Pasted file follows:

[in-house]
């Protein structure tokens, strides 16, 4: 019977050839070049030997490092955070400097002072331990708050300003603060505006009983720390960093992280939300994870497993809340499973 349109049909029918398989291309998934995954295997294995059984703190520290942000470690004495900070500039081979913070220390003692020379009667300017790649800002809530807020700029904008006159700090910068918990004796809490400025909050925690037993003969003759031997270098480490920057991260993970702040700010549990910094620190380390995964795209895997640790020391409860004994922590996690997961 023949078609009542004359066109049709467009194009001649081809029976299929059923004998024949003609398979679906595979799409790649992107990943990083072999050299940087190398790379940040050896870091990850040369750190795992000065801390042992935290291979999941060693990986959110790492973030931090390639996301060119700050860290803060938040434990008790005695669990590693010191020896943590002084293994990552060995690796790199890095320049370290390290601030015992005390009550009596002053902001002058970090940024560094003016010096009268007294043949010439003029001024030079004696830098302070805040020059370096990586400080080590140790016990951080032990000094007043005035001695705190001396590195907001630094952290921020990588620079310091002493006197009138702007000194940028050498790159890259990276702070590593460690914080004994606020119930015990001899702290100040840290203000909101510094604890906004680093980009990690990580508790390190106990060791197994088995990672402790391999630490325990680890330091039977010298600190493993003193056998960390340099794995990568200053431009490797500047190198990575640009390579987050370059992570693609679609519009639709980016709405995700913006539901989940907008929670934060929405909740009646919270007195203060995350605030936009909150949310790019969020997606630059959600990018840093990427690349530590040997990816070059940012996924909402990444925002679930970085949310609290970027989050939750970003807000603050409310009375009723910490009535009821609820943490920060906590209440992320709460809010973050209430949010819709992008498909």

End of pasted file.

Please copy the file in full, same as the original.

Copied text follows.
[in-house]
């Protein structure tokens, strides 16, 4: 019977050839070049030997490092955070400097002072331990708050300003603060505006009983720390960093992280939300994870497993809340499973 349109049909029918398989291309998934995954295997294995059984703190520290942000470690004495900070500039081979913070220390003692020379009667300017790649800002809530807020700029904008006159700090910068918990004796809490400025909050925690037993003969003759031997270098480490920057991260993970702040700010549990910094620190380390995964795209895997640790020391409860004994922590996690997961 023949078609009542004359066109049709467009194009001649081809029976299929059923004998024949003609398979679906595979799409790649992107990943990083072999050299940087190398790379940040050896870091990850040369750190795992000065801390042992935290291979999941060693990986959110790492973030931090390639996301060119700050860290803060938040434990008790005695669990590693010191020896943590002084293994990552060995690796790199890095320049370290390290601030015992005390009550009596002053902001002058970090940024560094003016010096009268007294043949010439003029001024030079004696830098302070805040020059370096990586400080080590140790016990951080032990000094007043005035001695705190001396590195907001630094952290921020990588620079310091002493006197009138702007000194940028050498790159890259990276702070590593460690914080004994606020119930015990001899702290100040840290203000909101510094604890906004680093980009990690990580508790390190106990060791197994088995990672402790391999630490325990680890330091039977010298600190493993003193056998960390340099794995990568200053431009490797500047190198990575640009390579987050370059992570693609679609519009639709980016709405995700913006539901989940907008929670934060929405909740009646919270007195203060995350605030936009909150949310790019969020997606630059959600990018840093990427690349530590040997990816070059940012996924909402990444925002679930970085949310609290970027989050939750970003807000603050409310009375009723910490009535009821609820943490920060906590209440992320709460809010973050209430949010819709992008498909």